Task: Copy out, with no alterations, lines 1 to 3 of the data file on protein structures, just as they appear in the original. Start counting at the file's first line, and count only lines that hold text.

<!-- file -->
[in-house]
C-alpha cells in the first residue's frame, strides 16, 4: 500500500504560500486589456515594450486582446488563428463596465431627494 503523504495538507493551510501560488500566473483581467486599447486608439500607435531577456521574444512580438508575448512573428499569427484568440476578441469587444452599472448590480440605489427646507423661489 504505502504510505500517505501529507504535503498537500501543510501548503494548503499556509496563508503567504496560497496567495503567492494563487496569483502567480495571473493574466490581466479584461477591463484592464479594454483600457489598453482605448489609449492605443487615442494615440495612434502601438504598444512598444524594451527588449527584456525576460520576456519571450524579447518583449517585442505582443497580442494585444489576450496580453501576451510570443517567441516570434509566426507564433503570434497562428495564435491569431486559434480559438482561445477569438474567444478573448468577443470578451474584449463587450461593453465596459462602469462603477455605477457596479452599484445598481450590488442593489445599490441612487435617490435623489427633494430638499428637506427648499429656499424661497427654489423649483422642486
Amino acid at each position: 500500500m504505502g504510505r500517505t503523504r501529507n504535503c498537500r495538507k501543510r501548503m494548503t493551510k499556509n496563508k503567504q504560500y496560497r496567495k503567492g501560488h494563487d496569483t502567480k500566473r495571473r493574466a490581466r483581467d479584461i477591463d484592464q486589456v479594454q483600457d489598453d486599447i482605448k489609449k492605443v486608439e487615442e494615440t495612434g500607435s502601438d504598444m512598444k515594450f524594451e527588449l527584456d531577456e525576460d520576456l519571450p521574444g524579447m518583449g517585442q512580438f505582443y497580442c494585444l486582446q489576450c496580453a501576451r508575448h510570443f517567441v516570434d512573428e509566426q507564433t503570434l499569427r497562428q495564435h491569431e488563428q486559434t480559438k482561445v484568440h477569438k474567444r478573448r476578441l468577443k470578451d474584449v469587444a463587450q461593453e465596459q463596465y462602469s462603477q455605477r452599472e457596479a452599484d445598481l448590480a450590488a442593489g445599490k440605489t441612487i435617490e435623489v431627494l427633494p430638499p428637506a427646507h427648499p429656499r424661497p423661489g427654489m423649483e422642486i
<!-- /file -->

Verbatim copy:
[in-house]
C-alpha cells in the first residue's frame, strides 16, 4: 500500500504560500486589456515594450486582446488563428463596465431627494 503523504495538507493551510501560488500566473483581467486599447486608439500607435531577456521574444512580438508575448512573428499569427484568440476578441469587444452599472448590480440605489427646507423661489 504505502504510505500517505501529507504535503498537500501543510501548503494548503499556509496563508503567504496560497496567495503567492494563487496569483502567480495571473493574466490581466479584461477591463484592464479594454483600457489598453482605448489609449492605443487615442494615440495612434502601438504598444512598444524594451527588449527584456525576460520576456519571450524579447518583449517585442505582443497580442494585444489576450496580453501576451510570443517567441516570434509566426507564433503570434497562428495564435491569431486559434480559438482561445477569438474567444478573448468577443470578451474584449463587450461593453465596459462602469462603477455605477457596479452599484445598481450590488442593489445599490441612487435617490435623489427633494430638499428637506427648499429656499424661497427654489423649483422642486
Amino acid at each position: 500500500m504505502g504510505r500517505t503523504r501529507n504535503c498537500r495538507k501543510r501548503m494548503t493551510k499556509n496563508k503567504q504560500y496560497r496567495k503567492g501560488h494563487d496569483t502567480k500566473r495571473r493574466a490581466r483581467d479584461i477591463d484592464q486589456v479594454q483600457d489598453d486599447i482605448k489609449k492605443v486608439e487615442e494615440t495612434g500607435s502601438d504598444m512598444k515594450f524594451e527588449l527584456d531577456e525576460d520576456l519571450p521574444g524579447m518583449g517585442q512580438f505582443y497580442c494585444l486582446q489576450c496580453a501576451r508575448h510570443f517567441v516570434d512573428e509566426q507564433t503570434l499569427r497562428q495564435h491569431e488563428q486559434t480559438k482561445v484568440h477569438k474567444r478573448r476578441l468577443k470578451d474584449v469587444a463587450q461593453e465596459q463596465y462602469s462603477q455605477r452599472e457596479a452599484d445598481l448590480a450590488a442593489g445599490k440605489t441612487i435617490e435623489v431627494l427633494p430638499p428637506a427646507h427648499p429656499r424661497p423661489g427654489m423649483e422642486i